The South African agribusiness environment will be faced with various challenges in 2017, especially in terms of engaging with key land reform legislation, according to Agricultural Business Chamber (Agbiz) CEO Dr John Purchase, who delivered an agricultural industry forecast for 2017 on Friday.
At the Pretoria-based conference focused on South Africa’s agriculture and agribusiness sectors, Purchase highlighted the revised Expropriation Bill in Parliament; the possible introduction of the Regulation of Land Holdings Bill, which proposes land ceilings; and the prohibition of agricultural land ownership by foreigners into the legislative process, as major legislative challenges that would affect the agribusiness space.
“The revision of the Restitution of Land Rights Amendment Bill by Parliament, after having been suspended by the Constitutional Court, is also worrying,” he told Engineering News Online.
Purchase highlighted, however, that land reform was imperative in South Africa, and that provision had been made for it in the Constitution.
“Agbiz has made a number of proposals regarding the redistribution of land, such as the Right of First Refusal Programme, which has successfully been [implemented] in Namibia,” Purchase said.
He added that critical policy and legislation impacting on the agrofood industry would surface in 2017 and would be addressed by Agbiz.
“A positive aspect is that the so-called CEO Process, initiated by Finance Minister Pravin Gordhan, can assist in creating an environment for strong and inclusive growth in the broader agrofood sector,” stated Purchase.
TRADE RELATIONS AND NEGOTIATIONS
Also speaking at the conference, Agbiz international trade and investment head Tinashe Kapuya noted that 2016 would go down as one of the most fruitful years in terms of South African trade policy milestones.
“In March, South Africa avoided suspension in the Africa Growth Opportunity Act (Agoa) preference programme, ensuring that duty-free quota free-market access is retained for a number of agricultural products such as oranges, mandarins, macadamia nuts and wine,” he said.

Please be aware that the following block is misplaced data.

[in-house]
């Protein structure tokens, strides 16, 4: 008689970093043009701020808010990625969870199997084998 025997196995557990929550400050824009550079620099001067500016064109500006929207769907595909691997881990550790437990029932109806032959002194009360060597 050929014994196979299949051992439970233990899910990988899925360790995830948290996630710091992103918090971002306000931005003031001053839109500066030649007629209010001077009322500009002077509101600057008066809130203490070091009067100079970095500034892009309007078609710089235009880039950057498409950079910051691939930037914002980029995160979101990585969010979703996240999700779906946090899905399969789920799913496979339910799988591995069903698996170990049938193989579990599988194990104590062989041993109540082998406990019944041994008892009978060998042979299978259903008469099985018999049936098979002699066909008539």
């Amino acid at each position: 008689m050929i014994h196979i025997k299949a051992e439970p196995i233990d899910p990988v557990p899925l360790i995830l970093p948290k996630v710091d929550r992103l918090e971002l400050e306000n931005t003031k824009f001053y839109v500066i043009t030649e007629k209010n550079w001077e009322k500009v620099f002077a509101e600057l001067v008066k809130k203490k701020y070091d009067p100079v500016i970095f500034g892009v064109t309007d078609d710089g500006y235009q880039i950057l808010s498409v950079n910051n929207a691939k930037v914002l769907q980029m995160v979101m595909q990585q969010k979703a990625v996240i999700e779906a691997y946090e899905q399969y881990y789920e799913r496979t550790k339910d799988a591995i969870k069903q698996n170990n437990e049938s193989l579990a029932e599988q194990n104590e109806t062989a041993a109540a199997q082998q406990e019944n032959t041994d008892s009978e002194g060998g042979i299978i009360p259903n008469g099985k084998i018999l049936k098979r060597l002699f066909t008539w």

Kapuya added that, in April, a preferential trade agreement between the Southern African Customs Union (Sacu) and South American trading block Mercosur was concluded, and later implemented in October.
“This has paved the way for preferential market access into South America, while offering prospects of much-needed relief for feed manufacturers who will be able to import soybean cake at a preference margin,” he said.
Kapuya added that, in June, the Economic Partnership Agreement (EPA) was officially signed off, opening up new market access for a range of agriculture products such as wine, sugar, ethanol and fresh fruit, effective November 1.
“Looking ahead to 2017, a rebound of domestic production will expectedly boost agricultural exports going forward, with increased growth prospects to be expected in the [European Union (EU)],” he said.
Kapuya added that the effects of the UK’s official exit from the EU were not expected to have any impact on South Africa’s exports.
“However, we expect the diversification of exports to continue, particularly for fresh fruit into Asia and the Middle East.”
Kapuya noted that there was no expectation that Agoa would be repealed in the US, and that a Donald Trump administration was unlikely to change the current relations between Sacu and South Africa in a fundamental way.
“However, uncertainty remains in the manner and extent to which the new administration will push for reciprocity going forward. The expectation is that South Africa will retain its market access in the medium to long term, nothwithstanding the possibility of out-of-cycle reviews,” he noted.
Kapuya pointed out that the African market would remain the centrepiece of South Africa’s agricultural export growth in 2017, especially against the backdrop of a recovery in domestic production.
He added that the Tripartite Free Trade Agreement (T-FTA) negotiations would resume in February 2017, with the expectation that progress towards its conclusion would pick up speed in the new year.
“However, the T-FTA will not likely be concluded in 2017. Meanwhile, the Continental FTA discussions will expectedly gain momentum as modalities are laid out towards its negotiation,” said Kapuya.
Agbiz grain GM Mariana Purnell noted at the conference that role-players in the grain industry had collectively decided to come together and discuss action plans to revive the South African wheat industry.
“The whole industry is in dire straits, not just farmers. The survival of the local wheat industry is important for the whole value chain, from the producer to the processor,” she said.
Purnell noted that several changes had been made during 2016 to help farmers produce wheat more sustainably and to address other issues of concern along the value chain.